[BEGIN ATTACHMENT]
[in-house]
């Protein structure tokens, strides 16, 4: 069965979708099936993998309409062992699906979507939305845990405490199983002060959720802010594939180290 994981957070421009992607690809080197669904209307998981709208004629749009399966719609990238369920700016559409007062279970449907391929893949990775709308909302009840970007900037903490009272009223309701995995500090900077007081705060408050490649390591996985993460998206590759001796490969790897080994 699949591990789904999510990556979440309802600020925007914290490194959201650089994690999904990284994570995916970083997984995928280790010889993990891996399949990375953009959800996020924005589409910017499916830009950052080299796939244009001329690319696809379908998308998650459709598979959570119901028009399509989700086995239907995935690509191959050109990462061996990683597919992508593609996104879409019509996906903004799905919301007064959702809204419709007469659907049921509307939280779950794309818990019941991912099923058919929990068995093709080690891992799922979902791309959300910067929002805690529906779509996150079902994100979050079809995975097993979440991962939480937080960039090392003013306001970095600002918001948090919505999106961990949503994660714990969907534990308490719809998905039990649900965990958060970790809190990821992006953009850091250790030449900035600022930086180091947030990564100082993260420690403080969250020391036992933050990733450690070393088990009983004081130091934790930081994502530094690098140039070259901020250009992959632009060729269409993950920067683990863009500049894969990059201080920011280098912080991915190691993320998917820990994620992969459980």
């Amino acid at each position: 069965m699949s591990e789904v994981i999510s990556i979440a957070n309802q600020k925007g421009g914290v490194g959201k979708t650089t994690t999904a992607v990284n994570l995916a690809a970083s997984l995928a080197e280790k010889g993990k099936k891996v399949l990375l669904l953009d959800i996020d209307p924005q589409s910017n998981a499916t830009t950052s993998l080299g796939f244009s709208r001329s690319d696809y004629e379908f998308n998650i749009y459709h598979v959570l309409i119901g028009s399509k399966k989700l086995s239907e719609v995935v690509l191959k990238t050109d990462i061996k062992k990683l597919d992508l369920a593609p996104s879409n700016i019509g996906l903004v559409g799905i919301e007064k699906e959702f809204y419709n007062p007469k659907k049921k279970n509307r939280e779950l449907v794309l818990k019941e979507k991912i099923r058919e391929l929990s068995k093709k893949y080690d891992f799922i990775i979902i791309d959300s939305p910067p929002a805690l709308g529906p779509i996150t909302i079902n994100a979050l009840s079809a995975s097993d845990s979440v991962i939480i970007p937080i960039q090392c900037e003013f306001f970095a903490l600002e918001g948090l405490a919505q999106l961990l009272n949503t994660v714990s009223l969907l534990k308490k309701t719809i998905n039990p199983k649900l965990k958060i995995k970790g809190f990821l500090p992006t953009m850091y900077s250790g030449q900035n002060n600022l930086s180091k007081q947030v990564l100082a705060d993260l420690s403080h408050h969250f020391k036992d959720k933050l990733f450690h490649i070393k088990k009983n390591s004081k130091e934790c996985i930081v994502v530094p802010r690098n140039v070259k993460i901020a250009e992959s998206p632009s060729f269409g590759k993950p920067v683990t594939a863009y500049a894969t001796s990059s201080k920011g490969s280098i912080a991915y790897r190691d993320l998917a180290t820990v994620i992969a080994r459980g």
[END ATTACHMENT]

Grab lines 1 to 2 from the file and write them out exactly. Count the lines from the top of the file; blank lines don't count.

[in-house]
């Protein structure tokens, strides 16, 4: 069965979708099936993998309409062992699906979507939305845990405490199983002060959720802010594939180290 994981957070421009992607690809080197669904209307998981709208004629749009399966719609990238369920700016559409007062279970449907391929893949990775709308909302009840970007900037903490009272009223309701995995500090900077007081705060408050490649390591996985993460998206590759001796490969790897080994 699949591990789904999510990556979440309802600020925007914290490194959201650089994690999904990284994570995916970083997984995928280790010889993990891996399949990375953009959800996020924005589409910017499916830009950052080299796939244009001329690319696809379908998308998650459709598979959570119901028009399509989700086995239907995935690509191959050109990462061996990683597919992508593609996104879409019509996906903004799905919301007064959702809204419709007469659907049921509307939280779950794309818990019941991912099923058919929990068995093709080690891992799922979902791309959300910067929002805690529906779509996150079902994100979050079809995975097993979440991962939480937080960039090392003013306001970095600002918001948090919505999106961990949503994660714990969907534990308490719809998905039990649900965990958060970790809190990821992006953009850091250790030449900035600022930086180091947030990564100082993260420690403080969250020391036992933050990733450690070393088990009983004081130091934790930081994502530094690098140039070259901020250009992959632009060729269409993950920067683990863009500049894969990059201080920011280098912080991915190691993320998917820990994620992969459980």